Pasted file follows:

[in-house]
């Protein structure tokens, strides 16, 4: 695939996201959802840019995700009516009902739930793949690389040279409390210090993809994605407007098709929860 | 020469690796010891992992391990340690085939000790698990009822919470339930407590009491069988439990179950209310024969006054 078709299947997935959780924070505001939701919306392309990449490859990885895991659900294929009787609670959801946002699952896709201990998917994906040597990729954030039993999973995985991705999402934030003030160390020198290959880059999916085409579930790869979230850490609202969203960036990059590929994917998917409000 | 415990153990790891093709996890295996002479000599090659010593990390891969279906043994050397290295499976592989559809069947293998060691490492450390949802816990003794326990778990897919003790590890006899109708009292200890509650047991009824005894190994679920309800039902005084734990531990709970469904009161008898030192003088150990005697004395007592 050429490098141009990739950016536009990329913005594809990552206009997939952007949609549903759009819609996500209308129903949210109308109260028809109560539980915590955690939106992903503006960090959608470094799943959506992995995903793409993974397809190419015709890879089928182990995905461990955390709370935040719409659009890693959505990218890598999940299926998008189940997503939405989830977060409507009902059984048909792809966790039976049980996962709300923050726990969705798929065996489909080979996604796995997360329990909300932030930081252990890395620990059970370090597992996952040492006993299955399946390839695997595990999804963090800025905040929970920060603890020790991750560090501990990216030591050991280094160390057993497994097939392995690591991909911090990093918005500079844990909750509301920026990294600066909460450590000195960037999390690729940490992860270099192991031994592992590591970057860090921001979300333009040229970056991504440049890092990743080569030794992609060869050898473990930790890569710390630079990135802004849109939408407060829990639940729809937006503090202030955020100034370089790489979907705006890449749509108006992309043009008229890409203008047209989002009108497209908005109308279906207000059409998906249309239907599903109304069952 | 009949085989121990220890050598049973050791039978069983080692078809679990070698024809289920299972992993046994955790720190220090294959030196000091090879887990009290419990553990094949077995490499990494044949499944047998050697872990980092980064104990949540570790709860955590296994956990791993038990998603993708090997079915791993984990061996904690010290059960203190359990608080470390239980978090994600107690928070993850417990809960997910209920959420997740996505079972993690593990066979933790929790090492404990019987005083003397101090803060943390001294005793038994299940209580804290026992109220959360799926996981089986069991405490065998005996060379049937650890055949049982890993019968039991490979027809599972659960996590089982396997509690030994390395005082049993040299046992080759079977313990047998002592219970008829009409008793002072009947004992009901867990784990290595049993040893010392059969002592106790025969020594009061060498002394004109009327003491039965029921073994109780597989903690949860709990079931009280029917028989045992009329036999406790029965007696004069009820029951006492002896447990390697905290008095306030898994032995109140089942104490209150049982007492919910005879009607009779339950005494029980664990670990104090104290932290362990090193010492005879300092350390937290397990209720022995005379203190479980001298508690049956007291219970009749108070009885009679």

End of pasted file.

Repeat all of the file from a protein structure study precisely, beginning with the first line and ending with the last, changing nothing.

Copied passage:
[in-house]
């Protein structure tokens, strides 16, 4: 695939996201959802840019995700009516009902739930793949690389040279409390210090993809994605407007098709929860 | 020469690796010891992992391990340690085939000790698990009822919470339930407590009491069988439990179950209310024969006054 078709299947997935959780924070505001939701919306392309990449490859990885895991659900294929009787609670959801946002699952896709201990998917994906040597990729954030039993999973995985991705999402934030003030160390020198290959880059999916085409579930790869979230850490609202969203960036990059590929994917998917409000 | 415990153990790891093709996890295996002479000599090659010593990390891969279906043994050397290295499976592989559809069947293998060691490492450390949802816990003794326990778990897919003790590890006899109708009292200890509650047991009824005894190994679920309800039902005084734990531990709970469904009161008898030192003088150990005697004395007592 050429490098141009990739950016536009990329913005594809990552206009997939952007949609549903759009819609996500209308129903949210109308109260028809109560539980915590955690939106992903503006960090959608470094799943959506992995995903793409993974397809190419015709890879089928182990995905461990955390709370935040719409659009890693959505990218890598999940299926998008189940997503939405989830977060409507009902059984048909792809966790039976049980996962709300923050726990969705798929065996489909080979996604796995997360329990909300932030930081252990890395620990059970370090597992996952040492006993299955399946390839695997595990999804963090800025905040929970920060603890020790991750560090501990990216030591050991280094160390057993497994097939392995690591991909911090990093918005500079844990909750509301920026990294600066909460450590000195960037999390690729940490992860270099192991031994592992590591970057860090921001979300333009040229970056991504440049890092990743080569030794992609060869050898473990930790890569710390630079990135802004849109939408407060829990639940729809937006503090202030955020100034370089790489979907705006890449749509108006992309043009008229890409203008047209989002009108497209908005109308279906207000059409998906249309239907599903109304069952 | 009949085989121990220890050598049973050791039978069983080692078809679990070698024809289920299972992993046994955790720190220090294959030196000091090879887990009290419990553990094949077995490499990494044949499944047998050697872990980092980064104990949540570790709860955590296994956990791993038990998603993708090997079915791993984990061996904690010290059960203190359990608080470390239980978090994600107690928070993850417990809960997910209920959420997740996505079972993690593990066979933790929790090492404990019987005083003397101090803060943390001294005793038994299940209580804290026992109220959360799926996981089986069991405490065998005996060379049937650890055949049982890993019968039991490979027809599972659960996590089982396997509690030994390395005082049993040299046992080759079977313990047998002592219970008829009409008793002072009947004992009901867990784990290595049993040893010392059969002592106790025969020594009061060498002394004109009327003491039965029921073994109780597989903690949860709990079931009280029917028989045992009329036999406790029965007696004069009820029951006492002896447990390697905290008095306030898994032995109140089942104490209150049982007492919910005879009607009779339950005494029980664990670990104090104290932290362990090193010492005879300092350390937290397990209720022995005379203190479980001298508690049956007291219970009749108070009885009679």